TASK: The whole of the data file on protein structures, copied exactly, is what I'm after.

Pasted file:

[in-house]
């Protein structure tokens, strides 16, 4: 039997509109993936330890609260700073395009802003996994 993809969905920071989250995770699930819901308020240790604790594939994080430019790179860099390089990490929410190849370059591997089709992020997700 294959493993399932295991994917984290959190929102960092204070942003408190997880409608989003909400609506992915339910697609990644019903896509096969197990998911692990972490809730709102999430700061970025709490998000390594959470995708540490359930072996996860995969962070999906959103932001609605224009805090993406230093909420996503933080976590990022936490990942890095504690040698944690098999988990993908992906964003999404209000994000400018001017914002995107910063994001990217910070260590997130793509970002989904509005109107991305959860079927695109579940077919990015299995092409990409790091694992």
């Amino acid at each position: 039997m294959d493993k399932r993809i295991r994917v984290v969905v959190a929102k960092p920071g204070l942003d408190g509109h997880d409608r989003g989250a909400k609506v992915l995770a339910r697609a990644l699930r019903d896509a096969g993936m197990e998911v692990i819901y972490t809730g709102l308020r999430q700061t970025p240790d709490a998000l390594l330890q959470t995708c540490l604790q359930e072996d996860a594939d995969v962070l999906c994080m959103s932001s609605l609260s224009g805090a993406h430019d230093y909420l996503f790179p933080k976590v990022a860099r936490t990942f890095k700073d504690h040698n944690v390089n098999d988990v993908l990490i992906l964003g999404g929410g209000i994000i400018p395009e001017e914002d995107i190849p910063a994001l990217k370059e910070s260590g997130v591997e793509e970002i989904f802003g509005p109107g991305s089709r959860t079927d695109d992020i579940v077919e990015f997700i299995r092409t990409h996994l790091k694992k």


[in-house]
């Protein structure tokens, strides 16, 4: 039997509109993936330890609260700073395009802003996994 993809969905920071989250995770699930819901308020240790604790594939994080430019790179860099390089990490929410190849370059591997089709992020997700 294959493993399932295991994917984290959190929102960092204070942003408190997880409608989003909400609506992915339910697609990644019903896509096969197990998911692990972490809730709102999430700061970025709490998000390594959470995708540490359930072996996860995969962070999906959103932001609605224009805090993406230093909420996503933080976590990022936490990942890095504690040698944690098999988990993908992906964003999404209000994000400018001017914002995107910063994001990217910070260590997130793509970002989904509005109107991305959860079927695109579940077919990015299995092409990409790091694992």
């Amino acid at each position: 039997m294959d493993k399932r993809i295991r994917v984290v969905v959190a929102k960092p920071g204070l942003d408190g509109h997880d409608r989003g989250a909400k609506v992915l995770a339910r697609a990644l699930r019903d896509a096969g993936m197990e998911v692990i819901y972490t809730g709102l308020r999430q700061t970025p240790d709490a998000l390594l330890q959470t995708c540490l604790q359930e072996d996860a594939d995969v962070l999906c994080m959103s932001s609605l609260s224009g805090a993406h430019d230093y909420l996503f790179p933080k976590v990022a860099r936490t990942f890095k700073d504690h040698n944690v390089n098999d988990v993908l990490i992906l964003g999404g929410g209000i994000i400018p395009e001017e914002d995107i190849p910063a994001l990217k370059e910070s260590g997130v591997e793509e970002i989904f802003g509005p109107g991305s089709r959860t079927d695109d992020i579940v077919e990015f997700i299995r092409t990409h996994l790091k694992k």